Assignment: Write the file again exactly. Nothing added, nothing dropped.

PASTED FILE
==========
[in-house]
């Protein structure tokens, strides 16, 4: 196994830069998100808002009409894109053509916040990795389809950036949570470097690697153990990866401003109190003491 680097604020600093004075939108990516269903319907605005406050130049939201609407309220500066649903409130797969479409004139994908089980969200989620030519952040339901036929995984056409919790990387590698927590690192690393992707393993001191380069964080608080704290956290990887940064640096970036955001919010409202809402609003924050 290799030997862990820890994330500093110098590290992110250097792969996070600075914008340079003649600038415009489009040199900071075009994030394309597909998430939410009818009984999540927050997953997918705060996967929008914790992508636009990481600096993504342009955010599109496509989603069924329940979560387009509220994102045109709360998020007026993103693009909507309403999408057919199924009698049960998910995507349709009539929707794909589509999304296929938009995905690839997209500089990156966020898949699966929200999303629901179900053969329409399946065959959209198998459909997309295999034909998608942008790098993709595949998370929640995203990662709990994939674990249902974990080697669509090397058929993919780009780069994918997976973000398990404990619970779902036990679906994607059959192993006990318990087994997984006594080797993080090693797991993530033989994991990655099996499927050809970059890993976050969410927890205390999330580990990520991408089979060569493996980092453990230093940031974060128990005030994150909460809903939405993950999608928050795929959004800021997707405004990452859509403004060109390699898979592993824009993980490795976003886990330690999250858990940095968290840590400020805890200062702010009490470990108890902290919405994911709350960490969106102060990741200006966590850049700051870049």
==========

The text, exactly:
[in-house]
């Protein structure tokens, strides 16, 4: 196994830069998100808002009409894109053509916040990795389809950036949570470097690697153990990866401003109190003491 680097604020600093004075939108990516269903319907605005406050130049939201609407309220500066649903409130797969479409004139994908089980969200989620030519952040339901036929995984056409919790990387590698927590690192690393992707393993001191380069964080608080704290956290990887940064640096970036955001919010409202809402609003924050 290799030997862990820890994330500093110098590290992110250097792969996070600075914008340079003649600038415009489009040199900071075009994030394309597909998430939410009818009984999540927050997953997918705060996967929008914790992508636009990481600096993504342009955010599109496509989603069924329940979560387009509220994102045109709360998020007026993103693009909507309403999408057919199924009698049960998910995507349709009539929707794909589509999304296929938009995905690839997209500089990156966020898949699966929200999303629901179900053969329409399946065959959209198998459909997309295999034909998608942008790098993709595949998370929640995203990662709990994939674990249902974990080697669509090397058929993919780009780069994918997976973000398990404990619970779902036990679906994607059959192993006990318990087994997984006594080797993080090693797991993530033989994991990655099996499927050809970059890993976050969410927890205390999330580990990520991408089979060569493996980092453990230093940031974060128990005030994150909460809903939405993950999608928050795929959004800021997707405004990452859509403004060109390699898979592993824009993980490795976003886990330690999250858990940095968290840590400020805890200062702010009490470990108890902290919405994911709350960490969106102060990741200006966590850049700051870049």